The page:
If you were still wondering what the thousands of dead and wounded U.S. soldiers (and billions in funds) lost in Afghanistan accomplished, your confusion is about to be exponentially increased. This week, our Afghan allies in the government pardoned one of the most ruthless terrorists in the world — a man who murdered Americans, supported throwing acid in the faces of girls and women, and stood out among the most blood-soaked terrorists in the world. He is now effectively the ally of the Afghan government and by extension the United States. The man is Gulbuddin Hekmatyar, the hated leader of the militant group, Hezb-i-Islami. He is better known by his popular and well-earned nickname: “The Butcher of Kabul.”
Like many Muslim countries, Turkey has a long and troubling history of child brides and arranged marriages. Some Islamic clerics have maintained that there can be no age limitation on child brides. They often note that Muhammad married Aisha when she was seven and consummated the marriage at nine years old.Just as Pakistan recently struck down its protection for girls from such abuse, the Turkish Constitutional Court has ruled annulled a provision that punishes all sexual acts against children under the age of 15 as “sexual abuse.” It is a major set back for girls and women in Turkey and another example of how the Islamic fundamentalists have taken over this once secular country under the authoritarian rule of our ally Turkish president, Recep Tayyip Erdoğan.
Below is my column in USA Today on Donald Trump’s statement that he thinks that American citizens should be tried at Guantanamo Bay with other “terrible people” accused of terrorism. I have previously criticized Hillary Clinton for her views on free speech and executive power. However, the suggestion that U.S. citizens could be sent for faux trials at Gitmo is truly chilling. Here is the column.
By Darren Smith, Weekend Contributor
Having seen recent events culminating with the failed coup to oust Turkish leader Erdogan and the onset of his Orwellian crackdown against the judiciary, academics and any others perceived to be a threat to his increasingly autocratic rule, the time has come for the United States and subsequently the NATO alliance to reconsider whether Turkey is stable enough to host a nuclear stockpile.
New Yorker Magazine, quoting Hans Kristensen, director of the Nuclear Information Project at the Federation of American Scientists, Incirlik Airbase holds about fifty B-61 thermonuclear bombs–more than twenty-five percent of the nuclear weapons in the NATO stockpile. The dial-a-yield of these bombs can be adjusted from 0.3 kilotons to as many as one hundred seventy kilotons. For comparison, the yield of the Little Boy device that destroyed Hiroshima is estimated at fifteen kilotons.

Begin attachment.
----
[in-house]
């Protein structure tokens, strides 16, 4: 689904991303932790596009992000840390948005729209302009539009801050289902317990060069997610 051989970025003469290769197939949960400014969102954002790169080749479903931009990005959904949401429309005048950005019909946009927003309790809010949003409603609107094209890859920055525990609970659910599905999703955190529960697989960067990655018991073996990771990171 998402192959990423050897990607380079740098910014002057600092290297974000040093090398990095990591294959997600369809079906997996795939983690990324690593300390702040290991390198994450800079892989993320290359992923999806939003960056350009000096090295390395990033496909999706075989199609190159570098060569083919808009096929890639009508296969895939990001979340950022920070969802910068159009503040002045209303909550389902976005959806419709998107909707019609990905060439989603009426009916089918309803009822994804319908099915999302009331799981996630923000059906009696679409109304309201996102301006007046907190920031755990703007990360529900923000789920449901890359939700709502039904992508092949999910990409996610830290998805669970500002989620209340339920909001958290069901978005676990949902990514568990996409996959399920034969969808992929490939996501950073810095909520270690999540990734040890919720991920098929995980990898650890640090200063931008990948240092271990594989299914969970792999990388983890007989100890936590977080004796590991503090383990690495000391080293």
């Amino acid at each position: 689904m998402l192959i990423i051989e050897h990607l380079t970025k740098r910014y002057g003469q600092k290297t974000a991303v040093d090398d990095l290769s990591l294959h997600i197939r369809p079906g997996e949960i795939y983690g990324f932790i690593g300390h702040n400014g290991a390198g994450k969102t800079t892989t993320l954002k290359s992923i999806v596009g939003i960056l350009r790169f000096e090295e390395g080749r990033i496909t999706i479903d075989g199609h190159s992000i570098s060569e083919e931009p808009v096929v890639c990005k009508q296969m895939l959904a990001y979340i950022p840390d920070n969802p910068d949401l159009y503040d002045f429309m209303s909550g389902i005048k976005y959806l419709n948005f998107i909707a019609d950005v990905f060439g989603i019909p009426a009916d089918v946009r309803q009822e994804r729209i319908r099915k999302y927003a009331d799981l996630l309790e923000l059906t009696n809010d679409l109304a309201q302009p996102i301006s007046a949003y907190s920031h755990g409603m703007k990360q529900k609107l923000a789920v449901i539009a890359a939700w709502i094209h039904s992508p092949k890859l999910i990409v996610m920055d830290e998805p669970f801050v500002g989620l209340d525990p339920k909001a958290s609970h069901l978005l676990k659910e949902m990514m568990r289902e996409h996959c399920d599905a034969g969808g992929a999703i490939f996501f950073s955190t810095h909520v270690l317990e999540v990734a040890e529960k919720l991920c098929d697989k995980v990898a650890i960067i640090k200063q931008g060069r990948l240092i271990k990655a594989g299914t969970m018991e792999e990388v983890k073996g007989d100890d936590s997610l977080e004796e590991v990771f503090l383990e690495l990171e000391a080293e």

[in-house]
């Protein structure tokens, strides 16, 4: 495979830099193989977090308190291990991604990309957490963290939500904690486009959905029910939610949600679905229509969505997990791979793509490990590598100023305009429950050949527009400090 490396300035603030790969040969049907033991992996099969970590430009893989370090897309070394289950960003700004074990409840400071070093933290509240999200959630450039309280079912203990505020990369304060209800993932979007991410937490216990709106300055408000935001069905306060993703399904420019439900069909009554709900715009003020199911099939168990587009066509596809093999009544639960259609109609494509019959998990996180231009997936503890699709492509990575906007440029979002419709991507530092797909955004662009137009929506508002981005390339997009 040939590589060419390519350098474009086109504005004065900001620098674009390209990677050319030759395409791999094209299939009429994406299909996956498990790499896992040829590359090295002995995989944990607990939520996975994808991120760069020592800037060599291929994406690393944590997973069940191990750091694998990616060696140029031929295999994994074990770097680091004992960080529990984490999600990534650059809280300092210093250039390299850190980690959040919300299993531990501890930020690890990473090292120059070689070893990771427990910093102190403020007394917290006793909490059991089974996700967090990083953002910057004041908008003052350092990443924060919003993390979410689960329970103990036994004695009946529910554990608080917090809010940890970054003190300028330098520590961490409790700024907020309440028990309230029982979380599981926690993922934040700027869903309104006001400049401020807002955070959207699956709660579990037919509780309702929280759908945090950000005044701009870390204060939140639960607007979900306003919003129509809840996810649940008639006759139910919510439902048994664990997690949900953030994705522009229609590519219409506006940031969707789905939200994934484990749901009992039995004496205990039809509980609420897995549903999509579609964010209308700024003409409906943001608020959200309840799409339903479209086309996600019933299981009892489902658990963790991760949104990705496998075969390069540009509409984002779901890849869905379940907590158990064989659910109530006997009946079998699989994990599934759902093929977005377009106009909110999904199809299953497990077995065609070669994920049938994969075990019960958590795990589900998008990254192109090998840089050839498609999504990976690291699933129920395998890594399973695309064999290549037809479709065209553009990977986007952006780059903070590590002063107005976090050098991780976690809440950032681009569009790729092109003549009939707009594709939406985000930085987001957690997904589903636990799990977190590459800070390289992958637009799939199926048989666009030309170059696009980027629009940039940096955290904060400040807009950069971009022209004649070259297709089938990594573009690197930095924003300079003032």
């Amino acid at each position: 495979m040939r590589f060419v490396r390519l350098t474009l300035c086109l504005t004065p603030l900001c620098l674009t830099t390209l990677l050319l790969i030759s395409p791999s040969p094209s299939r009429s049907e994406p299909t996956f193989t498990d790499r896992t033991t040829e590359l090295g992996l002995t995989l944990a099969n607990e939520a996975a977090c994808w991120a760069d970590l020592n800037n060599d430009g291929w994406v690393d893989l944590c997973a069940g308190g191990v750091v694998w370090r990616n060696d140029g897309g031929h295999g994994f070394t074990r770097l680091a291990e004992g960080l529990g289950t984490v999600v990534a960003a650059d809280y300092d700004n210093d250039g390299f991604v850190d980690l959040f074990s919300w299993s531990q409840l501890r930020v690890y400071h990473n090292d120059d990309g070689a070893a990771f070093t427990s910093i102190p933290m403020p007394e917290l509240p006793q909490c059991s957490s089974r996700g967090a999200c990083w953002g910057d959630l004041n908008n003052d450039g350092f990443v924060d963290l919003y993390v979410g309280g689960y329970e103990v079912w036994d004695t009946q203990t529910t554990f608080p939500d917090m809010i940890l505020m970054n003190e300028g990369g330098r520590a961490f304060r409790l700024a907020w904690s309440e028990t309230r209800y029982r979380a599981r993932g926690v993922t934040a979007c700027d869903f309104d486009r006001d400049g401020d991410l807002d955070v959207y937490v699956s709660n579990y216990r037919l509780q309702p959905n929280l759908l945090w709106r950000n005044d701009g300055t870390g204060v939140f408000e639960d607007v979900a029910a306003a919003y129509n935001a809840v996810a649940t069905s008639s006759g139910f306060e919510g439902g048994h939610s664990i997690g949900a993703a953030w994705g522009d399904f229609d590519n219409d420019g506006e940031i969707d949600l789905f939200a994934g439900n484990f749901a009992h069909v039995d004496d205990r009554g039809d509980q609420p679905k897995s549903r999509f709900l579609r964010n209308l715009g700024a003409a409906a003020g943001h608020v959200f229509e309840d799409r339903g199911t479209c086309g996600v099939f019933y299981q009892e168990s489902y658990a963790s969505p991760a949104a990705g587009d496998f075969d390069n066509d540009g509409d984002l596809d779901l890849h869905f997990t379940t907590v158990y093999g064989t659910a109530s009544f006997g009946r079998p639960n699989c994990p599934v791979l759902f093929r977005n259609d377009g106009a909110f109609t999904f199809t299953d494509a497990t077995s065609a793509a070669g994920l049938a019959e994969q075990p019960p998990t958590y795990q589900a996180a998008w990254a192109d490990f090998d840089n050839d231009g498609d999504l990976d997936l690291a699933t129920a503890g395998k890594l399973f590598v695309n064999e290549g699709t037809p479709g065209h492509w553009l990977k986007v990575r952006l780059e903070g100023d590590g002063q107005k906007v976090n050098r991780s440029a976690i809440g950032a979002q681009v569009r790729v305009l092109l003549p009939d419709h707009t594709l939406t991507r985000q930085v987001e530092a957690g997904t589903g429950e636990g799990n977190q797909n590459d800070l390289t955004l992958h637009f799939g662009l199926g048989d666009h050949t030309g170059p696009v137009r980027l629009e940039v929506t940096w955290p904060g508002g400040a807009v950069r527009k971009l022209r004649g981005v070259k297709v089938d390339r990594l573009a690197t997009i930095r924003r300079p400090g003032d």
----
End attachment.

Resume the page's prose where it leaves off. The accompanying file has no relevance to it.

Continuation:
During the coup attempt, the Turkish government closed Incirlik to all travel and cut off its power, forcing operations command to rely on back-up generators. The base’s commander was temporarily detained. The coup only hastened and to a much greater extent expanded the suppression of civil liberties and dissent.
The Erdogan government accuses dissident Fethullah Gulen, currently living in exile within the United States, of organizing the coup and warned the United States that it would be making a “great mistake” if extradition was not granted.
The dictatorial becoming of Mr. Ergodan should come as a strong worry especially when met with the inevitable backlash against his rule could pose a risk of proliferation if these weapons are not secured.
We previously discussed how the government has kept 28 pages classified in the 9-11 Report to protect Saudi Arabia from a public backlash of its alleged involvement (or at least the involvement of Saudi officials) in the attacks. Now, a report on the treatment of U.S. sailors by Iran in seizure of Navy boats earlier this year will reportedly remain classified for some time. That is rather curious since Iran already knows how it treated the sailors. Again, there is a suspicion that the Administration simply does not want the public to know the full details of the mistreatment, which Rep. Randy Forbes (R., Va.), a member of the House Armed Services Committee, says are far worse than has been made public. Recently, the Navy fired the commander in the incident.
We have another abusive crackdown in Egypt under President Abdel Fattah al-Sisi. Egypt has seen a dramatic rollback on civil liberties under al-Sisi. In Egypt, a teenager was jailed for cartoons of Muhammad and a leading businessman was attacked for a cartoon of Micky Mouse with a beard. Then there was the three-year sentence given Amr Nohan, a 22-year-old law graduate for posting a Facebook image of el-Sisi with Mickey Mouse-style cartoon ears. A leading cartoonist Islam Gawish, 26, was arrested in Egypt by the hyper sensitive al-Sisi government. Now Egypt’s Attorney General Nabil Sadeq ordered an investigation into a TV presenter, Azza Al-Henawy, who simply criticized al-Sisi for not delivering on promise.
Densibel Calzada, 23, and Eddy Albert, 21, have secured two distinctions in Tennessee. They have not only secured the harshest penalty ever issued by the Tennessee Wildlife Resources Agency but they are generally viewed as this week’s worst human beings in the state or possibly nationwide. The two men have been banned from hunting in Tennessee and 43 other states after they illegally killed as many as 40 deer. They added to that carnage with sickening videos mocking suffering or dead animals.